By Stan Crock
Once again, you can feel the rising Sturm und Drang in Washington over a China that's 10-feet tall and growing. This summer, Congress erupted over China National Offshore Oil Corp.'s (CEO ) bid for Unocal (UNCL) , which lawmakers called a threat to national security. In the face of that opposition, CNOOC withdrew its bid.
In July, the Pentagon issued its annual report on China's military buildup, concluding that Beijing's defense spending could be as much as three times the published $30 billion amount. That would mean China's defense budget is the world's third-largest, after the U.S. and Russia. (The published figure puts it in fifth place, according to the Stockholm International Peace Research Institute.)
Then there's the congressionally appointed U.S.-China Economic & Security Review Commission. It held a hearing on Aug. 11 to examine China's role in global capital markets and links between publicly traded mainland companies and China's military-industrial complex.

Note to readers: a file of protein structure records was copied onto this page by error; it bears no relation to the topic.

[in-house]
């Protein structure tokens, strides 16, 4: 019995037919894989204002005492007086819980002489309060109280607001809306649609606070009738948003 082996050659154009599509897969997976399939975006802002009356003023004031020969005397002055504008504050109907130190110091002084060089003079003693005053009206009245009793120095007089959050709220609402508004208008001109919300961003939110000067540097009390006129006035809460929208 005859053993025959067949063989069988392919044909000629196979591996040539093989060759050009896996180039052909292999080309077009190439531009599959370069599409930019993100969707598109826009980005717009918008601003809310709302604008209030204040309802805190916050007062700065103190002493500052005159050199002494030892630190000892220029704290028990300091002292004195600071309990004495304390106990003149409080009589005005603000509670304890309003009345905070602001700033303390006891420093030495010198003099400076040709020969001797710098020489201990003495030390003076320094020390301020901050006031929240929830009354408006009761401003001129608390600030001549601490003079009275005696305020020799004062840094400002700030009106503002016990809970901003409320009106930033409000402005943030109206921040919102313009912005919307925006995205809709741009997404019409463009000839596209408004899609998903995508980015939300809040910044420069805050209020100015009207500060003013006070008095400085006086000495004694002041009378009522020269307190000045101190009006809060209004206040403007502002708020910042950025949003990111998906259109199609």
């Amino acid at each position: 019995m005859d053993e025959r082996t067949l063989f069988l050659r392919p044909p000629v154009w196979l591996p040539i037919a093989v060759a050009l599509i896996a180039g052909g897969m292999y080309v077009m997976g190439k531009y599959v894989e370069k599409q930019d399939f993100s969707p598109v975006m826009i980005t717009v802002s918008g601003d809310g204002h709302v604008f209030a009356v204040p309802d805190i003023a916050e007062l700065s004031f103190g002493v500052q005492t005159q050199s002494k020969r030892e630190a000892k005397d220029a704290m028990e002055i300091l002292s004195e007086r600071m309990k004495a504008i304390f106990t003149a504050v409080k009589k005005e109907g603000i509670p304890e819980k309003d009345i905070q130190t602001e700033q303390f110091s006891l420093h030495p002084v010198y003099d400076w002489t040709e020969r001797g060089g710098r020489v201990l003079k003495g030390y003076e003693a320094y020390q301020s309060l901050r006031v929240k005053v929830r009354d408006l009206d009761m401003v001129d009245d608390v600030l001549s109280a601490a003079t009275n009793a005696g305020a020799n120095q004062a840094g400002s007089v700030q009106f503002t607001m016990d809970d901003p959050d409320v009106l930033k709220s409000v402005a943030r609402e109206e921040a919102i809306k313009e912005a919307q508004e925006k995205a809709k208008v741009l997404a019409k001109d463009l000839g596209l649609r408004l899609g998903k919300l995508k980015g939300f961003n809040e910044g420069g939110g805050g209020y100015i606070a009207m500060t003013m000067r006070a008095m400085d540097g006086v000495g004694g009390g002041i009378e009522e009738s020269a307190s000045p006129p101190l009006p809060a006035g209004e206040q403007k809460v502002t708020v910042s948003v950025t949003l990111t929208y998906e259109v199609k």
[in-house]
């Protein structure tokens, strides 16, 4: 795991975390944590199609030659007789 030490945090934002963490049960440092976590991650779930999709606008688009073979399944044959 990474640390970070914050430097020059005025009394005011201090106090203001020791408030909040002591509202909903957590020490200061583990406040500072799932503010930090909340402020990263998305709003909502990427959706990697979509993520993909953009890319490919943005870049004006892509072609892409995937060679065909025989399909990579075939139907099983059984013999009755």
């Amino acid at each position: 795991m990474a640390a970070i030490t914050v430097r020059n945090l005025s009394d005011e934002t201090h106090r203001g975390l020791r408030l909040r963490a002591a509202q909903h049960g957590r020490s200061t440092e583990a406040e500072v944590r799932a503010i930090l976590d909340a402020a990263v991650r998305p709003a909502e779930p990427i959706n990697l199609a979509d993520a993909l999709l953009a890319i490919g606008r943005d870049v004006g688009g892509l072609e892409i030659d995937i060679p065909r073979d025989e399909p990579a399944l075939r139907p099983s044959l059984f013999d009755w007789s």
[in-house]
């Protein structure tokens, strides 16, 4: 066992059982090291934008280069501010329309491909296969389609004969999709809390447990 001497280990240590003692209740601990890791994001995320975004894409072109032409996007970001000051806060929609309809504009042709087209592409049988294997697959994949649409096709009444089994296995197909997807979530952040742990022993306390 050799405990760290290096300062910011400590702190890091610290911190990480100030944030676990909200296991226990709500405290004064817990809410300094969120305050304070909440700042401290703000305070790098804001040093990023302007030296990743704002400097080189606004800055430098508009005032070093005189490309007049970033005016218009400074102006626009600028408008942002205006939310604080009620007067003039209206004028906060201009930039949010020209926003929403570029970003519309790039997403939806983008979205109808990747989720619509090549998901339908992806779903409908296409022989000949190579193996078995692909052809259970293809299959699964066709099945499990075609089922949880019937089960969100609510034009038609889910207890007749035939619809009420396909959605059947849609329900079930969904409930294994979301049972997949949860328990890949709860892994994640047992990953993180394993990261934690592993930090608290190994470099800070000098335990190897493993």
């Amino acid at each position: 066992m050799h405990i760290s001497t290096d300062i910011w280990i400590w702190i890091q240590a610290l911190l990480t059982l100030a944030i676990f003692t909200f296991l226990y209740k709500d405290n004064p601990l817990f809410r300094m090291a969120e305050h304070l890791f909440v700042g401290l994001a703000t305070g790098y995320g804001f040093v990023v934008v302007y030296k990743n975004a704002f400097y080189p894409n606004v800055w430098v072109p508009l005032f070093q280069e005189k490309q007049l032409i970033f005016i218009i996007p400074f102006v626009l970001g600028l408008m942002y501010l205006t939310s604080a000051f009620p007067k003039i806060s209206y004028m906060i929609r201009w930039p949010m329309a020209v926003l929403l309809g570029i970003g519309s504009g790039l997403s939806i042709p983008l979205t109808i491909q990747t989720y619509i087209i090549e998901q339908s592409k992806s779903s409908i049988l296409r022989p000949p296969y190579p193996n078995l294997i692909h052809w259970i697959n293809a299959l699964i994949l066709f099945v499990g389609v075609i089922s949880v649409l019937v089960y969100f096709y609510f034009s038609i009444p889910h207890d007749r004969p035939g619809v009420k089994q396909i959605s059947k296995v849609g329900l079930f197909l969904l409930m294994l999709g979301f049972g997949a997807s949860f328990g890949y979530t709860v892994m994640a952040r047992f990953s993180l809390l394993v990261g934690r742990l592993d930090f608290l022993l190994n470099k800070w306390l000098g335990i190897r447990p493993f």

The panel notes that Chinese listings on the New York Stock Exchange dropped significantly from 2004 to 2005, while the Hong Kong Stock Exchange now accounts for 73% of new funds raised for Chinese companies. Hawkish China watchers used to worry when these companies were listed on the Big Board because American investors might be indirectly bankrolling China's military. Now they seem concerned that the companies aren't on the exchange. Go figure.
But there's another view. While China's surge certainly may continue, it's also possible that the awakening giant may stumble badly, a notion not on enough radar screens in Washington. And a failed China could damage American interests to a greater extent than a strong China. That's hardly the conventional wisdom, but it's worth examining.
All of this heartburn over the latest potential 800-pound gorilla from Asia assumes a straight-line continuation of China's economic performance and military spending for years to come.
The Pentagon report projects that, based on past growth rates, China's economy could reach nearly $6.4 trillion by 2025. That would put China roughly on a par with Japan, but well below the U.S., with an expected figure of $22.3 trillion. China's military would be an expected beneficiary of the country's economic expansion.